The tiling process is not finished when the tiles have been fixed on
the wall or floor. After they have been fixed in place with adhesive,
with spacers in between them to ensure that the correct gap between them
is maintained, grouting needs to be added to the whole section of
tiling to finish off the task.
Forms of grouting
Although grout can be bought in a ready mix form, in most cases the best recommendation is to buy it in powdered form that is then mixed with water before you begin the actual job of grouting the tiling. In addition, although waterproof grouting might not be necessary in areas where there is no immediate risk of water seepage, this type is widely considered to give the best results. In places such as bathrooms and kitchens, for example, waterproof grouting is essential in order to protect against the effect of water in such environments.
Effects of grouting
There are several reasons why grouting is an important finishing touch on a tiling project. One of these is its appearance, which can give extra definition and a stylish look to the tiles. More importantly, however, grouting serves a vital function as a water barrier, providing protection against seepage and moisture that could otherwise get into the tiling, under the tiles themselves and cause extensive damage, both to the tiles and to the wall or floor, where damp is likely to accumulate and spread.
Keeping grouting effective
Good grouting can have several positive effects on tiling, but equally, poorly completed grouting can have a negative effect on the look and durability of tiles, whether on walls or floors. For this reason, it is worth spending some time getting the grouting mixture right and applying it thoroughly in the grout lines and along the edges of the tiling. The grout mix should be applied and finished so that the surface is as even as possible, as rough grout can attract moisture and encourage the growth of black mould, which makes the tiling look poor and risks damaging the tiling and wall or floor surface beneath. A grout finishing tool like the Multi-tool is useful for this job. The grout should also be applied in sufficient quantities, as an inadequate depth of grout may lead to it breaking down. It is worth bearing in mind that as grouting gets old it may not be necessary to remove the whole area of tiling to which it has been applied. In many cases, if tiles are not otherwise damaged, removing old grout and applying a fresh mix can reinvigorate the look of a section of tiling. This can be an extremely cost-effective way of tackling an area of tiling in a bathroom or kitchen when it needs freshening up.
Application of grout
Grout should only be applied after the tiling adhesive has properly dried, in accordance with instructions provided by the manufacturer of the product. Although times for drying vary, the adhesive typically requires at least 12 hours before grouting can commence. The grout is initially applied across the whole tiling surface and as with the tiling process, it is advisable to work on small sections of about a square metre of tiling at each stage. In this way, the grout mixture is not left on any tile for so long that it becomes difficult to remove after it has set. When the tiling is dry, the first step is to remove the spacers from between the tiles and to wipe them clear of any adhesive that still remains on the surface, as this can interfere with the look and effectiveness of the finished tiling. Bear in mind that the grout lines should be fully cleared of adhesive, tile debris, spacers and so on, so that a full depth of grout can be applied. Again, the Multi-tool is perfect for this job.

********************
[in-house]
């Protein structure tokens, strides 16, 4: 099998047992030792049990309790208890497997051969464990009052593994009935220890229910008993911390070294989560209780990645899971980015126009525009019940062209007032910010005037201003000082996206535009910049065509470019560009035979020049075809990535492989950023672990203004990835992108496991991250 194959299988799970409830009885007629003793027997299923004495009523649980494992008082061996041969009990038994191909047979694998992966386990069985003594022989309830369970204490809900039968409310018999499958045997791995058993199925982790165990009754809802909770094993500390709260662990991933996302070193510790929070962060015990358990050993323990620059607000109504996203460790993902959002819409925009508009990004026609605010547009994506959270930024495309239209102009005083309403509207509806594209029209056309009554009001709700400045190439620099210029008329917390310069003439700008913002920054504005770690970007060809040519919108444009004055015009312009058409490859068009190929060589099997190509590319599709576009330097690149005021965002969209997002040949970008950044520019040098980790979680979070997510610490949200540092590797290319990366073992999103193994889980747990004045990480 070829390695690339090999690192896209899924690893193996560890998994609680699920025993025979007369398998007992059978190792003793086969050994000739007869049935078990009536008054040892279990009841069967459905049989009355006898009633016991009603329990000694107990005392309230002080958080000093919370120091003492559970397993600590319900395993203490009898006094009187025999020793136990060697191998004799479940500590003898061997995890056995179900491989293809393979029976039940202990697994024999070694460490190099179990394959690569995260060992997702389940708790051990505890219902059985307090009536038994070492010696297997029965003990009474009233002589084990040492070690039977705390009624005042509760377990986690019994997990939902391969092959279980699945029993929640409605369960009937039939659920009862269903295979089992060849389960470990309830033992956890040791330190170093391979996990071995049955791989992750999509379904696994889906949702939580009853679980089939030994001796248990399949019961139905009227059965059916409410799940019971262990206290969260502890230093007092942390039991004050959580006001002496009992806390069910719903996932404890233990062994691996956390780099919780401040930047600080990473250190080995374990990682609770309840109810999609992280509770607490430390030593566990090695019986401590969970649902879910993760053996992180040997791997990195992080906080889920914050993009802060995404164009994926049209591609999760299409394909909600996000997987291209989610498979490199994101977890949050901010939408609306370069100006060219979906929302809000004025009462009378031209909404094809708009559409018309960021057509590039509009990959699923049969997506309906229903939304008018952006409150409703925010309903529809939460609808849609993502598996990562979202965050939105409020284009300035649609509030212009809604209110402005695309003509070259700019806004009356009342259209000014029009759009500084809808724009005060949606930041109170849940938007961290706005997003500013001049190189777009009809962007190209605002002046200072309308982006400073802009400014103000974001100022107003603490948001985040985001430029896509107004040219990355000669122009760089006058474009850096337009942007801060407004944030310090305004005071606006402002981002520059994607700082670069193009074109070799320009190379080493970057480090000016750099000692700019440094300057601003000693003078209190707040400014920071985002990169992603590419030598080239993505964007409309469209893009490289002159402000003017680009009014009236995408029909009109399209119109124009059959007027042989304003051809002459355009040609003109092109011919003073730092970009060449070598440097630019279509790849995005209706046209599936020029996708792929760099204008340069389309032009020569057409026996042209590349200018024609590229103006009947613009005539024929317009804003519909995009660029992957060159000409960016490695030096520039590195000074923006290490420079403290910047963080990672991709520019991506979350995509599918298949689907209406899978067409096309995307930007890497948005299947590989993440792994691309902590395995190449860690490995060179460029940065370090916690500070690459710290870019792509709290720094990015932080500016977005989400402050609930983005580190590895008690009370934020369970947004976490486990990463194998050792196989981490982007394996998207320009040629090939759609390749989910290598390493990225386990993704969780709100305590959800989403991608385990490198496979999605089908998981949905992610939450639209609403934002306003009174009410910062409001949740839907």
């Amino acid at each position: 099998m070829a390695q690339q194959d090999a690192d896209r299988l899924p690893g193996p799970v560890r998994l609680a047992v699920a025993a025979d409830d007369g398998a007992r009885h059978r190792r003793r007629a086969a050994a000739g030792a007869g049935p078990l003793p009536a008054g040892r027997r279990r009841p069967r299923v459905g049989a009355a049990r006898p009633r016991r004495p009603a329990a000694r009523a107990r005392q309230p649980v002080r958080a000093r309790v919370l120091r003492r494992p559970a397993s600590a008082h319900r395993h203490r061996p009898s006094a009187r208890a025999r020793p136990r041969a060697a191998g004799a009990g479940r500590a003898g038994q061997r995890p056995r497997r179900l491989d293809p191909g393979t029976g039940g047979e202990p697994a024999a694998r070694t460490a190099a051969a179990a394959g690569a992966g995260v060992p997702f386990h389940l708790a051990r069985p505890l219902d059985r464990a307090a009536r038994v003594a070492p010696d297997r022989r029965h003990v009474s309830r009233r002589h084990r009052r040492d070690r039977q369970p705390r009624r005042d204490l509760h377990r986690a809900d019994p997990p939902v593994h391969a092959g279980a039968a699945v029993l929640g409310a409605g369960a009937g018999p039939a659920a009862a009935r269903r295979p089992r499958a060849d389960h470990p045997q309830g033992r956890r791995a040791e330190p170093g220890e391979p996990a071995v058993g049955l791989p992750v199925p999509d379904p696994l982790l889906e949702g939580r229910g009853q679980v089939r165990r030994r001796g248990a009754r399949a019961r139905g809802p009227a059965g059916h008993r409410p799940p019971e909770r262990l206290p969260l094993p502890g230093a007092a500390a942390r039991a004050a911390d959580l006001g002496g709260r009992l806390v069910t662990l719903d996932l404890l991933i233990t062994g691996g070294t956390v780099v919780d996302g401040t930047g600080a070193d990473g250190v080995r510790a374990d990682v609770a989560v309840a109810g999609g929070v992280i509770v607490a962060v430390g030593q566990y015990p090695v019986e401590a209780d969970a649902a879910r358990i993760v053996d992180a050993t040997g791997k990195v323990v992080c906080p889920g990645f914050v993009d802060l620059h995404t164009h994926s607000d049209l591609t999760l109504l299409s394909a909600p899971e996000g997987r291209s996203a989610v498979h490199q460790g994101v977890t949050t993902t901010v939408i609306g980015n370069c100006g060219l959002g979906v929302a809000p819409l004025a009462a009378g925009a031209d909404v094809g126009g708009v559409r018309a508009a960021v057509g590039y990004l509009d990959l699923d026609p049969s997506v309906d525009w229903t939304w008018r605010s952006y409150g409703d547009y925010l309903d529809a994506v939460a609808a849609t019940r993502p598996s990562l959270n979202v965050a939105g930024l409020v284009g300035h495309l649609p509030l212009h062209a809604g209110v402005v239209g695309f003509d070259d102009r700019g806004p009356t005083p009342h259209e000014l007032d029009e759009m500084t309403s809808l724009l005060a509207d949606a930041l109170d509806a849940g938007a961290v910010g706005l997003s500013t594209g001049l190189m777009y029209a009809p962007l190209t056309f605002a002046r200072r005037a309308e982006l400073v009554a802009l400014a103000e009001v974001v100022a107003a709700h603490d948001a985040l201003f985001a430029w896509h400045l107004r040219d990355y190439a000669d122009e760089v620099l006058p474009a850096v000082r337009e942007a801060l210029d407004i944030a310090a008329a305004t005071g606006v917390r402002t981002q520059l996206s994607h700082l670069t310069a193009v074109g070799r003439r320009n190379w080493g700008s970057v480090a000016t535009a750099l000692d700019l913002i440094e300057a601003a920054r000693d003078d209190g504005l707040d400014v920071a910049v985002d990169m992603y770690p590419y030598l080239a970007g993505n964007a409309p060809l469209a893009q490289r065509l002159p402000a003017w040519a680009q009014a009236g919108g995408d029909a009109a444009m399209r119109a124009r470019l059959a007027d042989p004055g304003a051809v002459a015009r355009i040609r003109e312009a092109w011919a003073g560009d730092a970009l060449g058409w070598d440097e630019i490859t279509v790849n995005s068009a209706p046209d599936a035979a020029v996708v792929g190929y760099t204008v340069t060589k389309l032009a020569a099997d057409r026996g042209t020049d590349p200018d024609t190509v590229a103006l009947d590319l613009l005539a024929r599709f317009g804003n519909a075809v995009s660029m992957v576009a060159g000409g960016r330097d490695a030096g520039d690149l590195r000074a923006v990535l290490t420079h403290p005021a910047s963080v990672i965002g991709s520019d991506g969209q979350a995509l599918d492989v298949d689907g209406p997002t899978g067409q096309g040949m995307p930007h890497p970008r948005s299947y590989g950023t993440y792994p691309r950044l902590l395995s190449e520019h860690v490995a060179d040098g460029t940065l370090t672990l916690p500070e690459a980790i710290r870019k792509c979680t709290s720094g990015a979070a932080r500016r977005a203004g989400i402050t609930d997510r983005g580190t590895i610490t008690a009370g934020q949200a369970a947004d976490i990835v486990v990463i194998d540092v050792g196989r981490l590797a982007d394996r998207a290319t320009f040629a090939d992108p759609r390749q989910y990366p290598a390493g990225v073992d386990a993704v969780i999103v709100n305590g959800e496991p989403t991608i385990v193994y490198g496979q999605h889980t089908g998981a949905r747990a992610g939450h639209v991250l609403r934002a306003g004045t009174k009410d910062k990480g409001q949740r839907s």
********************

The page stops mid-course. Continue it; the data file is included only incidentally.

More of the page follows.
When the prepared grouting mixture is sufficiently smooth, take an amount of it, about the size of a golf ball and spread it over the whole surface of the tile, using a grout spreader. If you do not have a grout spreader, a squeegee or rubber float can be used in its place. Work the grout well into the grout lines and gaps, so that it is properly compressed to form a watertight seal. As you work through the small area of tiling to which grout is being applied, use a damp sponge to clean off the excess from the tile’s surface before it has a chance to dry. To avoid removing grout from the grout lines while you are doing this, the sponge should be drawn across the tiles at right angles to the grout lines. Next, check that the grouting has been finished smoothly before moving on to the next small section of tiling and applying fresh grouting mixture. If necessary, in particularly wide grout lines, a dowel rod can be used to smooth the grout in the grout line, without removing any of it.
While grouting is frequently a good enough sealant against moisture, additional sealant will be required in some circumstances. Particularly in kitchens, bathrooms and other areas with running water or water pipes, the extra sealant can be applied, for example, in the gaps between the tiling and any work surfaces, window ledges, wash basins, pipework, and so on. In addition, tiles made of some natural stone materials may also require additional sealant before they are laid, in order to ensure a good level of moisture resistance.
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